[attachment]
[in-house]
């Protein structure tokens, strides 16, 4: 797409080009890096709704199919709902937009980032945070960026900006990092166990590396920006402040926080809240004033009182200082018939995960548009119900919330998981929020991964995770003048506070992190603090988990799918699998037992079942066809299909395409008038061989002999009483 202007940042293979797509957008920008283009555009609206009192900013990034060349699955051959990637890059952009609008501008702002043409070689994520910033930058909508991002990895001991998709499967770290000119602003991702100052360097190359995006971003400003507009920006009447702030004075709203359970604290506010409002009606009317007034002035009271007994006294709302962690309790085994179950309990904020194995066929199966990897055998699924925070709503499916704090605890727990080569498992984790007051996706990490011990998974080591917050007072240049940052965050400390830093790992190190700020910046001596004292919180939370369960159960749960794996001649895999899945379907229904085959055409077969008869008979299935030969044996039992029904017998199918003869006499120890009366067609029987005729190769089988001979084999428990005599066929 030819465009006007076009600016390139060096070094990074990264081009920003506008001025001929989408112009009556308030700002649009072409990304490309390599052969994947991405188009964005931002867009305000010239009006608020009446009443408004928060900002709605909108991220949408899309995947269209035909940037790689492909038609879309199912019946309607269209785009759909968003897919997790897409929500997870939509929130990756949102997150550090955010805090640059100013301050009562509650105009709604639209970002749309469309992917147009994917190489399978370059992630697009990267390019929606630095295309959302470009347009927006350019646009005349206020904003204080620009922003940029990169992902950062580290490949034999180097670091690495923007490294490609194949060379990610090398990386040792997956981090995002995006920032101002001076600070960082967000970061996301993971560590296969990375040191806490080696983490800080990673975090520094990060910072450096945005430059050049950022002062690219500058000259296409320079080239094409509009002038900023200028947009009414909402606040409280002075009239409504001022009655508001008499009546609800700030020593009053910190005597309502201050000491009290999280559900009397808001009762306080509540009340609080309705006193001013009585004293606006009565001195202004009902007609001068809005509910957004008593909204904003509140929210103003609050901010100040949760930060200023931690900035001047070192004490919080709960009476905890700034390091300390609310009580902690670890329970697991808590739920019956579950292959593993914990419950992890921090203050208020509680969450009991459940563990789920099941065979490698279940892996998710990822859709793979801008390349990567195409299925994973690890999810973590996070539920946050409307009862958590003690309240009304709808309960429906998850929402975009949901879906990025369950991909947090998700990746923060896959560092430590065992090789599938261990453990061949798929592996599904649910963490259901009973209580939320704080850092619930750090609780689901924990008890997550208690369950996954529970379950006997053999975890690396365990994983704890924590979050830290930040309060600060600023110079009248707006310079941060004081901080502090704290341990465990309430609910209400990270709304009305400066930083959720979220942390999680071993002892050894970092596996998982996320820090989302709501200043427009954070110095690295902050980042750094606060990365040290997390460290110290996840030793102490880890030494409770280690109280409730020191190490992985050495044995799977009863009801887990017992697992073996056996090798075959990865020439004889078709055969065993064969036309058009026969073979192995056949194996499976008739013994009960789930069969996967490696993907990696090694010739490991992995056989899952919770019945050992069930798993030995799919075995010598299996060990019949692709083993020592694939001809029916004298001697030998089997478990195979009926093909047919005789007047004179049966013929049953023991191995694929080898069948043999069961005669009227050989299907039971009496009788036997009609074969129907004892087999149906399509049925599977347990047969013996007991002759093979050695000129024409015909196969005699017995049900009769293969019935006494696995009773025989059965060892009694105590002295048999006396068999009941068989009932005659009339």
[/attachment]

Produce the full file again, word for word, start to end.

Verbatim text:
[in-house]
């Protein structure tokens, strides 16, 4: 797409080009890096709704199919709902937009980032945070960026900006990092166990590396920006402040926080809240004033009182200082018939995960548009119900919330998981929020991964995770003048506070992190603090988990799918699998037992079942066809299909395409008038061989002999009483 202007940042293979797509957008920008283009555009609206009192900013990034060349699955051959990637890059952009609008501008702002043409070689994520910033930058909508991002990895001991998709499967770290000119602003991702100052360097190359995006971003400003507009920006009447702030004075709203359970604290506010409002009606009317007034002035009271007994006294709302962690309790085994179950309990904020194995066929199966990897055998699924925070709503499916704090605890727990080569498992984790007051996706990490011990998974080591917050007072240049940052965050400390830093790992190190700020910046001596004292919180939370369960159960749960794996001649895999899945379907229904085959055409077969008869008979299935030969044996039992029904017998199918003869006499120890009366067609029987005729190769089988001979084999428990005599066929 030819465009006007076009600016390139060096070094990074990264081009920003506008001025001929989408112009009556308030700002649009072409990304490309390599052969994947991405188009964005931002867009305000010239009006608020009446009443408004928060900002709605909108991220949408899309995947269209035909940037790689492909038609879309199912019946309607269209785009759909968003897919997790897409929500997870939509929130990756949102997150550090955010805090640059100013301050009562509650105009709604639209970002749309469309992917147009994917190489399978370059992630697009990267390019929606630095295309959302470009347009927006350019646009005349206020904003204080620009922003940029990169992902950062580290490949034999180097670091690495923007490294490609194949060379990610090398990386040792997956981090995002995006920032101002001076600070960082967000970061996301993971560590296969990375040191806490080696983490800080990673975090520094990060910072450096945005430059050049950022002062690219500058000259296409320079080239094409509009002038900023200028947009009414909402606040409280002075009239409504001022009655508001008499009546609800700030020593009053910190005597309502201050000491009290999280559900009397808001009762306080509540009340609080309705006193001013009585004293606006009565001195202004009902007609001068809005509910957004008593909204904003509140929210103003609050901010100040949760930060200023931690900035001047070192004490919080709960009476905890700034390091300390609310009580902690670890329970697991808590739920019956579950292959593993914990419950992890921090203050208020509680969450009991459940563990789920099941065979490698279940892996998710990822859709793979801008390349990567195409299925994973690890999810973590996070539920946050409307009862958590003690309240009304709808309960429906998850929402975009949901879906990025369950991909947090998700990746923060896959560092430590065992090789599938261990453990061949798929592996599904649910963490259901009973209580939320704080850092619930750090609780689901924990008890997550208690369950996954529970379950006997053999975890690396365990994983704890924590979050830290930040309060600060600023110079009248707006310079941060004081901080502090704290341990465990309430609910209400990270709304009305400066930083959720979220942390999680071993002892050894970092596996998982996320820090989302709501200043427009954070110095690295902050980042750094606060990365040290997390460290110290996840030793102490880890030494409770280690109280409730020191190490992985050495044995799977009863009801887990017992697992073996056996090798075959990865020439004889078709055969065993064969036309058009026969073979192995056949194996499976008739013994009960789930069969996967490696993907990696090694010739490991992995056989899952919770019945050992069930798993030995799919075995010598299996060990019949692709083993020592694939001809029916004298001697030998089997478990195979009926093909047919005789007047004179049966013929049953023991191995694929080898069948043999069961005669009227050989299907039971009496009788036997009609074969129907004892087999149906399509049925599977347990047969013996007991002759093979050695000129024409015909196969005699017995049900009769293969019935006494696995009773025989059965060892009694105590002295048999006396068999009941068989009932005659009339």